Shelter Island Fire and Emergency Medical Services honor Phil Power

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Awards continue to flow for Phil Power, a man who has dedicated 50 years of service to the Shelter Island Fire Department and 45 years to the Island’s Emergency Medical Services.

This year he was named EMT of the Year at an Oct. 6 dinner at Gardiner’s Bay Country Club, an honor he has received twice. The first time was 15 years ago.

He also received a retirement plaque for his 50 years of service with the fire department, but he wants everyone to know that while he retires as a paramedic he plans to continue serving in the service. fire. In 1999, he was named Firefighter of the Year. He was also a fire marshal.

In 2019, he was named Shelter Island Reporter Person of the Year for his dedication to his community.

A year ago, he informed city officials of his intention to withdraw from emergency medical services, where he was the last member qualified to provide advanced life-care assistance. To meet the need – so vital on the island given the aging community – the City plans to allocate up to $ 132,000 to pay trained ALC staff whose training is more extensive than paramedics. generally must receive.

Mr Power and his wife, Phyllis, remembered the many times over the years they had entertained friends over for dinner when a call came in demanding that Mr Power leave to take care of a medical emergency. He looks back on his years of service which he says were filled with moments of joy, but also moments of sadness. The happy times were when he was able to give birth and, of course, the sad times were when he answered a call that resulted in death.

Over the past 19 months, as with his EMS colleagues, he has had to react during the COVID pandemic.

“You try not to think about it,” Mr. Power said. But the need to cover up and put on gowns and glasses when calling has been a pervasive factor for paramedics.

He recalled one of the most unusual and bizarre calls EMS had received to answer as he and his wife had just returned from a trip to Massachusetts and were eating at a local restaurant. He and his EMT colleague Gary Gross responded and found an unconscious adult male. The house was filled with garbage and animal droppings.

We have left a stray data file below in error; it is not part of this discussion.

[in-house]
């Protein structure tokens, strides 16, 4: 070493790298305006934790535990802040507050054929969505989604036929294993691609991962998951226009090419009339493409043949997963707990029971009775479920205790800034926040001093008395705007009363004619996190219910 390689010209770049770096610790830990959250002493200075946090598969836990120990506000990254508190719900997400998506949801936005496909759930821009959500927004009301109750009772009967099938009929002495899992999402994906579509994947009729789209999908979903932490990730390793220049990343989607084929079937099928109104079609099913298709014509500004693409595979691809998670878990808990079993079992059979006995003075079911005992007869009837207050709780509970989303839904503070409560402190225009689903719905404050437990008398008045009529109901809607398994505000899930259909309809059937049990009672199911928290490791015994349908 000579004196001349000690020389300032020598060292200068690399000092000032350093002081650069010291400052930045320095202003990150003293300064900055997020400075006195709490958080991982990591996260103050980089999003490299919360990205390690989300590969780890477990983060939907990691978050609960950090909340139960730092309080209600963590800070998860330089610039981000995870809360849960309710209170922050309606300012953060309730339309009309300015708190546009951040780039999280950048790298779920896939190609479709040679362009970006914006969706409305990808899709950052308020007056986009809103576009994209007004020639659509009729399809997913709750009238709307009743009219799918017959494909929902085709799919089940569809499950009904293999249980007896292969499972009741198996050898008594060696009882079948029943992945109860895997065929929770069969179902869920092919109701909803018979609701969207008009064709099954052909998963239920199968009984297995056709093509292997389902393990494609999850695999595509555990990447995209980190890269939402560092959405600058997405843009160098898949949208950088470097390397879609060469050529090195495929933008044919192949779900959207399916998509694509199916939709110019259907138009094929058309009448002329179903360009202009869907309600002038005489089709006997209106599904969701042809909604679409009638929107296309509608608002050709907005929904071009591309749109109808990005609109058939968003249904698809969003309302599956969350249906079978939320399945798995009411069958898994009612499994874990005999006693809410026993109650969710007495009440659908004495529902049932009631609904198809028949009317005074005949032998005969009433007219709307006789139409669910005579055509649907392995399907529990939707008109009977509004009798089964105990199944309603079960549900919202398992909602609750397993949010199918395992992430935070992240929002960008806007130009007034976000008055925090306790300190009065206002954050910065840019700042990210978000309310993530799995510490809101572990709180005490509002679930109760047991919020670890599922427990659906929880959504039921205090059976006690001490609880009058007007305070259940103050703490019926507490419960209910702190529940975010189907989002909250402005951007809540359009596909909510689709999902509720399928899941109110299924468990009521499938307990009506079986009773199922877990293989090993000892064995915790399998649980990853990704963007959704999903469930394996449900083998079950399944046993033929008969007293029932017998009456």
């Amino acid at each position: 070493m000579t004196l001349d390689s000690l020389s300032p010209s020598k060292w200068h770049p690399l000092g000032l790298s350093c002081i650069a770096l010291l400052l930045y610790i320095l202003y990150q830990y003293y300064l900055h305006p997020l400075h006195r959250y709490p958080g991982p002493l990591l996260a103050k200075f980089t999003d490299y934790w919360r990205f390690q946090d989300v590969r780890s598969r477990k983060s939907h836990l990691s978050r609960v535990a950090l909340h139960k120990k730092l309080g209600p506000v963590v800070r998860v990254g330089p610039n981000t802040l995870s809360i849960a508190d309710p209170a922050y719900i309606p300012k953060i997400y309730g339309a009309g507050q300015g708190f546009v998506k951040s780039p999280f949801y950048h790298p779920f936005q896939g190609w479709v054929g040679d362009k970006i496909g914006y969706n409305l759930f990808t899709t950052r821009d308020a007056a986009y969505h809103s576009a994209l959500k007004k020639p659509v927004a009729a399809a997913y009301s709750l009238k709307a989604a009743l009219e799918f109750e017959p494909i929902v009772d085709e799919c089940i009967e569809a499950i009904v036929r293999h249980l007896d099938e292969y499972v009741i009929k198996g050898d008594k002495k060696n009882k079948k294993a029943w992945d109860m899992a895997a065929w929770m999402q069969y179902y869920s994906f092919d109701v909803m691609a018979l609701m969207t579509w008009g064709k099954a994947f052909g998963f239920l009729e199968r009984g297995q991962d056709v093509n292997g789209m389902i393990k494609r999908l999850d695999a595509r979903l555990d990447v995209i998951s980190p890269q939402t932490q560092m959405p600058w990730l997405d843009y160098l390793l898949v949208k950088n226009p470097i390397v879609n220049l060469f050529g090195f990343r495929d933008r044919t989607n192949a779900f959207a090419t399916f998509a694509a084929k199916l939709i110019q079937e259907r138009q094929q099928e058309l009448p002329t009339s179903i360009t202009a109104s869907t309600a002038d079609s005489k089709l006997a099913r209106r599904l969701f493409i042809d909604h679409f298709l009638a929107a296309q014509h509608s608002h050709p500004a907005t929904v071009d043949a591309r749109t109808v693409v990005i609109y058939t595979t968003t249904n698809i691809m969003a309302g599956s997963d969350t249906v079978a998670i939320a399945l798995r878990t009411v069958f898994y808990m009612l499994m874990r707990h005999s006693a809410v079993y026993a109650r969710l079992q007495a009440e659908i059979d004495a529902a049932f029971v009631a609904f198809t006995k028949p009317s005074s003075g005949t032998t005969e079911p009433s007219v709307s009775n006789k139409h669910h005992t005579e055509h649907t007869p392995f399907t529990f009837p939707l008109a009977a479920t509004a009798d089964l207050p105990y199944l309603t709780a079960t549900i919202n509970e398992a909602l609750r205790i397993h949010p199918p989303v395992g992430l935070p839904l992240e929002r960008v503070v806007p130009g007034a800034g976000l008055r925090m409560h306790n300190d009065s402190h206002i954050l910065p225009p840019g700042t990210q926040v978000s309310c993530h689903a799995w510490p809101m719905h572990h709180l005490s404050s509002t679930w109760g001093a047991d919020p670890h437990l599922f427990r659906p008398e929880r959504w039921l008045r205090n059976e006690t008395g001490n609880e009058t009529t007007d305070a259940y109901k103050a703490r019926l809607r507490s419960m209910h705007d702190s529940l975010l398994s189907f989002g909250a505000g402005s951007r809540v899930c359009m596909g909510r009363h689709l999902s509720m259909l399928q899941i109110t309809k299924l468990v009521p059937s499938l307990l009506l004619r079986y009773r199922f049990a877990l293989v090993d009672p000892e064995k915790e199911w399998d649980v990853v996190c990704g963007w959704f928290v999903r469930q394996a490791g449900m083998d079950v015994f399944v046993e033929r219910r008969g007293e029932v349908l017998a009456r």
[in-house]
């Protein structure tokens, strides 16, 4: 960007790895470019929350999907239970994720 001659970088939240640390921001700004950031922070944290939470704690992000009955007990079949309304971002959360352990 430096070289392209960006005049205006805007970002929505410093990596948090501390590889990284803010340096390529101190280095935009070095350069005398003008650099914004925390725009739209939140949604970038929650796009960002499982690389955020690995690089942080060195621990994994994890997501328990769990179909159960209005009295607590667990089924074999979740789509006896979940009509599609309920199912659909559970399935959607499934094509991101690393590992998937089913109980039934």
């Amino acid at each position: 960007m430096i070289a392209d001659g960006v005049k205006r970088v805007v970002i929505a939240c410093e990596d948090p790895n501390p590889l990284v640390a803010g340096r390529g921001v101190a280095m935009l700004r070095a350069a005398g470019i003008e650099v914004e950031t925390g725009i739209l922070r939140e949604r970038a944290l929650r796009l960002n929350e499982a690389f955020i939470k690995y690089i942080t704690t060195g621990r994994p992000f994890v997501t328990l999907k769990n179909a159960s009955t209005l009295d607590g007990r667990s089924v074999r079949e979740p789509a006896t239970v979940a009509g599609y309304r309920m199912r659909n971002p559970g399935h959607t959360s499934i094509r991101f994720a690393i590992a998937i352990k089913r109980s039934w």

In the bedroom, a man he assumed to weigh around 280 pounds was lying on a four-poster bed with what he thought was a ceramic animal. As he and his fellow paramedics were working, a monkey jumped out of bed and started biting them. A sheepdog with very matted fur entered the room while paramedics were doing CPR.

As they put the man in an ambulance, they found a goat inside. First responders had to get the animal out of the ambulance before they could lift the stretcher on board to get to the hospital.

Now, at 72, Mr. Power looks forward to the end of such encounters and time to play more golf and fish more. He also provides handyman services in the community for a few regular customers. He will also have more time to visit his children and their families, a girl living in Connecticut and another in North Carolina.

In the year he was named Shelter Island Reporter Person of the Year, former City Councilor Ed Brown said of Mr. Power: “There are donors and takers in this world and Phil Power is and has been for many decades a great donor to this community. . He stops what he is doing to help others.


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